Thursday, July 19, 2012

Man and Machine

I wasn't kidding about being a Cyborg. Here's the definition:

A human who has certain physiological processes aided or controlled by mechanical or electronic devices.

In my case the device is an Implanted Cardioverter Defibrillator (ICD). Big words for a tiny device that is amazingly sophisticated. It consists of a pulse generator, a battery, a programmable computer chip, a wi-fi transmitter and connections for electrical leads (wires) that go into two of the chambers of my heart.

It's not a new idea. They've been doing this for over 20 years. In fact, medical science has become very adept at putting artificial devices in a human body.

My device constantly monitors the activity of my heart. It will attempt to pace my heart (cardioversion) if the heart rate either gets too fast or too slow. But the primary purpose is to protect me in case my heart tries to beat too fast (fibrillation). If that happens, the pulse generator will create a jolt of electricity to my heart similar to using defibrillator paddles. That jolt essentially interrupts the fibrillation of the heart muscle and allows the electrical system of the heart to essentially "reboot" and try to start beating again in a normal fashion. They work and they save lives. 

Now the word "cyborg" can conjure up many images of altered beings whose only apparent limitations are limited to the imagination of science fiction authors. But in reality, it is much simpler than that. 

I consider myself to be a primitive sort of cyborg. I say primitive because it is only a matter of time before major advances are made and people may be eventually walking around with all sorts of mechanical and/or electrical "enhancements".

I'm not complaining because the device may save my life someday. For me, the device's purpose is to protect me. It is meant to "restore" the functions of my body.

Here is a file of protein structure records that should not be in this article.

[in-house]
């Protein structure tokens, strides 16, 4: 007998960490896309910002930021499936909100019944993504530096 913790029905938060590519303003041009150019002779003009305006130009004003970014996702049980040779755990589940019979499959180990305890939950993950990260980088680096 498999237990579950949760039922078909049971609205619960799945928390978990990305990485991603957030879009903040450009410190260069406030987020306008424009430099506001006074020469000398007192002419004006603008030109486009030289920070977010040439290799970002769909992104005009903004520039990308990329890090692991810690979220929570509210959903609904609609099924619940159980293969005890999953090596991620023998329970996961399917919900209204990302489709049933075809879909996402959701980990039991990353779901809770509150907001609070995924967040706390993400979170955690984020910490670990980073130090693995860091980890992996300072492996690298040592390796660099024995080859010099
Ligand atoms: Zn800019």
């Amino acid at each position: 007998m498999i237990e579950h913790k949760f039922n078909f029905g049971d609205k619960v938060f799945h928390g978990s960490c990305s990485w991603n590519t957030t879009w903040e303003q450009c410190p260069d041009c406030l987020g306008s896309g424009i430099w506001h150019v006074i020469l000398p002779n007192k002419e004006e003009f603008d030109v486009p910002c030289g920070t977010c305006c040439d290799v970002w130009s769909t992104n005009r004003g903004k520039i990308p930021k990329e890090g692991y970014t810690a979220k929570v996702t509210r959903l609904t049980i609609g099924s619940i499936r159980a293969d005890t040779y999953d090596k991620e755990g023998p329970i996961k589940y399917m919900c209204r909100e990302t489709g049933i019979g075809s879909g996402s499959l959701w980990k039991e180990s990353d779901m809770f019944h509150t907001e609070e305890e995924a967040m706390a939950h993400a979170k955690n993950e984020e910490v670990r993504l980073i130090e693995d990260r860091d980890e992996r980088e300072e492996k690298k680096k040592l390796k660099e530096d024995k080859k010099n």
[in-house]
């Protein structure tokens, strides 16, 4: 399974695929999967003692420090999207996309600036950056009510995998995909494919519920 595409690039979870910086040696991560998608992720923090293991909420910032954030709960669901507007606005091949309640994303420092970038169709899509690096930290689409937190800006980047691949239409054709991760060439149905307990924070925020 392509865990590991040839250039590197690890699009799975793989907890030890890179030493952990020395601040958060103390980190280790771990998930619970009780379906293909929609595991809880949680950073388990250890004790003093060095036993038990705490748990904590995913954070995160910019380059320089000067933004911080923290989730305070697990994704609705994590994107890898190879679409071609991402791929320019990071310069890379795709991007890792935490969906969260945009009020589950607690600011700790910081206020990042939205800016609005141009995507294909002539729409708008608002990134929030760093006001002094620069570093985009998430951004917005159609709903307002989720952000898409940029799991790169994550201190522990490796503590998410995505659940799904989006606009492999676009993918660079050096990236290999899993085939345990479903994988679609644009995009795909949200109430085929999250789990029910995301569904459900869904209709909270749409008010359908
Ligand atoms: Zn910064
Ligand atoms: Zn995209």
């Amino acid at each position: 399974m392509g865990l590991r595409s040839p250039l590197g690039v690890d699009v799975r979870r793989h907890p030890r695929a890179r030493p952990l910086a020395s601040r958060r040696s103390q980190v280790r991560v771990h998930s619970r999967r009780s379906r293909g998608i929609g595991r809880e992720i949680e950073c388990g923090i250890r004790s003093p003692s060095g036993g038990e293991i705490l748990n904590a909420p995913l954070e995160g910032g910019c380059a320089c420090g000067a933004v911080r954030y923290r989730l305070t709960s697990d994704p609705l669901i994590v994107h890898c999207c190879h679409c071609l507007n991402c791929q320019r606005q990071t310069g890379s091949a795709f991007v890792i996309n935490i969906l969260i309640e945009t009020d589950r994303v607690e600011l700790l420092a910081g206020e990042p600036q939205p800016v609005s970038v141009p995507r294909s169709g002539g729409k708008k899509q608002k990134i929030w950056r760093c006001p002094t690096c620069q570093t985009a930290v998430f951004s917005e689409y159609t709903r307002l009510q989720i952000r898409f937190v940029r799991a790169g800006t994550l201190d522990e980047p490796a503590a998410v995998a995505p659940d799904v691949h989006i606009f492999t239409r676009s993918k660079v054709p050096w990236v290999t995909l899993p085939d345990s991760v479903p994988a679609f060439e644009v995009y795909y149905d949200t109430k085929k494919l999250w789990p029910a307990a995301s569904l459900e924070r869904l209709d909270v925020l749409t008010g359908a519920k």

Other devices might be  considered "enhancements" and are meant to improve the functions of a human being. There will be controversy here. For instance, there is a sprinter going to the Olympic Games this year with artificial legs. Does he have advantages? Could there be other athletes someday with enhancements that we don't even know about? Unseen? Did Lance Armstrong have cybernetic enhancements to help him win the Tour de France?

Seem far fetched? It's not! The day is coming. And it may not be that far off!

What about this? We've mentioned humans with mechanical or electrical enhancements. What about a mechanical device with human implants or enhancements?

Can they make a scooter to be more human? Do we want them to?

I am "Wi-Fi", Therefore I am.

Ride On and Carpe Diem my friends!


  1. Like the new layout! Good stuff!

  2. Thanks Kal, even if you are potentially biased. Love Ya!

    Jimbo (a/k/a Bad Dad)

  3. Dom, very true and "they have a plan"

  4. Changed the name of your blog on my blog list!
    May you live long and prosper. Seemed like a good thing to say.

  5. That's a good one Keith, and I did notice that the name didn't change on other people's blogs. Thanks for correcting it on yours. And as far as living long and prospering goes...
    Back at ya dude! :)

  6. I think "Riding The Shit Out Of Life" could be good for a name. Now go out and buy a full sized pair of pink Crocs and like me, don't waste time on people they freak out.

  7. Michael, I think you just nailed it. I sone times worry that I will ride up to a stoplight and a big chromed Harley will stop next to me the next lane ridden by a bald guy with a flowing beard, sunglasses and a beater t-shirt. He will look over and see the pink croc on my keychain and smirk at me.

    Then I think, Naahh, not gonna worry about that dude! I keep my eyes out for that pair of full size pink crocs, but I never seem to see them in my size. That's my story and you know the rest.

    Hope you and Layne are doing well,